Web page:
This adjustment is necessary to ensure that the financial accounts at the end of the reporting period reflect a true and accurate picture of the amount of profit earned on the project to-date from an accounting perspective. For companies who are required under the Corporations Act to prepare accounts which accord with accounting standards issued by the Australian Accounting Standards Board (typically those companies which are listed on the ASX or have a large shareholder base), this is mandatory in order to ensure that the accounts comply with AASB 15 (Customer Contracts). For any other businesses/companies who have to report on a periodic basis to external parties (financiers, investors and so on), using a WIP schedule in this way is not mandatory but is recommended as best accounting practice.
Beyond accounting, however, Philip Cadusch, ERP sales manager, ANZ at Viewpoint says, the power of a WIP schedule lies in its use as a management tool. Without WIP, Cadusch says contractors often understand how much profit they expect to make at the start of a project and what the results are anticipated to be at the end but have little idea during the project how they are going in terms of delivering upon those results.
By contrast, those who maintain a WIP schedule can ascertain at any time how the project is progressing from a profit perspective, whether or not profit and margin expectations are being achieved and if not, what action is needed. By summing data from the WIP schedules of all their projects together, moreover, they are able to ascertain how they are performing against expectations overall across their business from a gross profit perspective and whether or not they are on track to make sufficient levels of gross profit to adequately cover their overhead expenses and meet their target level of net profit. Where this is not the case, knowing this up front empowers them to take corrective action.
“A contractor who does not employ WIP analysis or complete WIP schedules is probably a contractor that does ‘cost complete’ or ‘end project forecasting,” Cadusch said. “What they would do is they look at their project and they try to understand what the results are going to be at the end of that project. They know their budgets, they know roughly where they are up to in terms of their commitments and costs and they know what they have left to go. So what they are doing is projecting out their end results.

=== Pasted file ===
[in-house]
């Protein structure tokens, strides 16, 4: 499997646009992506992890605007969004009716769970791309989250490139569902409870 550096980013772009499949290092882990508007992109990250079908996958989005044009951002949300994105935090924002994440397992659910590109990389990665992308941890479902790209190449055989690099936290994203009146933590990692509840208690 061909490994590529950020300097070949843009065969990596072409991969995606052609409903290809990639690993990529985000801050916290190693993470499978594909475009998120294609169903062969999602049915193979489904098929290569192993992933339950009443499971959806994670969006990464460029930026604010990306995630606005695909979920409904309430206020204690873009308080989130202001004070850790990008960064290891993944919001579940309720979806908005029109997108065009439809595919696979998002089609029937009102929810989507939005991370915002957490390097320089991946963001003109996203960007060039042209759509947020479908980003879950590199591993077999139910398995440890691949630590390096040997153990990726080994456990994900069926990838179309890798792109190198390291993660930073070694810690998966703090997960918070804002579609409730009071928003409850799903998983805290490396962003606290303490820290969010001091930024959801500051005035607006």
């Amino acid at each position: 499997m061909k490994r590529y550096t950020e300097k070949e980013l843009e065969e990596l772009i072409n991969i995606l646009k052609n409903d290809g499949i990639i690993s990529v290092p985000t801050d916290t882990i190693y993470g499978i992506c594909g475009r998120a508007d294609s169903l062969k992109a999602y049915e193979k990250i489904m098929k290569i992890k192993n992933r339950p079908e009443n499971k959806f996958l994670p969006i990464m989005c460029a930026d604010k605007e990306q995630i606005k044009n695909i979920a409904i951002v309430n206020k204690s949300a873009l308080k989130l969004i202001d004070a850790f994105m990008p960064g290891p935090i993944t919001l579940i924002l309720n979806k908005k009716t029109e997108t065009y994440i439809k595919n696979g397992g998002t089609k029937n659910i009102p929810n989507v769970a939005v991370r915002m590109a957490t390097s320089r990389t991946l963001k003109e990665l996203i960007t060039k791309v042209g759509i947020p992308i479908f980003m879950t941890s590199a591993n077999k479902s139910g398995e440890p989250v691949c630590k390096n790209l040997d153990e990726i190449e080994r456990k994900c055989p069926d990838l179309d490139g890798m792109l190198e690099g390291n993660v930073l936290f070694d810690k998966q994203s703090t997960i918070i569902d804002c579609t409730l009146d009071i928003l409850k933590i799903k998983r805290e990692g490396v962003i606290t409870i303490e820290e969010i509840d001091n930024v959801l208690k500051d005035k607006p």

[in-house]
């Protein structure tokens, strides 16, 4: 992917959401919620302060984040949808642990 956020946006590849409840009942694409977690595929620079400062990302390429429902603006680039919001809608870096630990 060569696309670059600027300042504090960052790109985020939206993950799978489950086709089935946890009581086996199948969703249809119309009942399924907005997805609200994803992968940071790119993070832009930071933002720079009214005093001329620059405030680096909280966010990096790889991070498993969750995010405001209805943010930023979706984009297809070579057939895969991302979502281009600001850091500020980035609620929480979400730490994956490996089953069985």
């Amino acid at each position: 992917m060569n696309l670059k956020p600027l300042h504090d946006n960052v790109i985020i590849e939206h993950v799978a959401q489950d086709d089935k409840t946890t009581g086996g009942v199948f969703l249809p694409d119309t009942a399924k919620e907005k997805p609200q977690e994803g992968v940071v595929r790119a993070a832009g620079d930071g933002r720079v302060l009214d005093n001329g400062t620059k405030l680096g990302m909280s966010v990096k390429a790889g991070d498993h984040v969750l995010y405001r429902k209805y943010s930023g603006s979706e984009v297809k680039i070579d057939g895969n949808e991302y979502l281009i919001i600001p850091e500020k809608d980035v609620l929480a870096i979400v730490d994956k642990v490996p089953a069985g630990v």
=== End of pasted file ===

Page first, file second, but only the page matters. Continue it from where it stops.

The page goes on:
“What a WIP schedule allows you to do at a project level is understand whether you are achieving those results on a month-by-month basis as opposed to getting close to the end and going ‘oh gee, we forecast this but there is no chance that we are going to arrive at that result.’
“A WIP schedule affords contractors the ability to validate those forecasts and gives them some reconciliation points between their forecasts and their revenue, costs and margins on a monthly basis. They can keep coming and validating – ‘this is what I said, this is what happened, this is what I said, this is what happened’ as opposed to getting to the end and saying ‘I thought it was going to be x, it is going to be x minus 500.’”
The third advantage of a WIP schedule is its ability to highlight any ‘red flags’ or indications that things may not be going as smoothly with the project from a financial perspective as expected. Where underbilling has occurred, for instance, Cadusch says the contractor is effectively financing the project from their own cashflow. Where this happens, he says it is important to understand what is going on and why this is happening. Of course, where underbilling has occurred, questions should be asked about whether the full amount of projected revenue for the project will in fact be recoverable.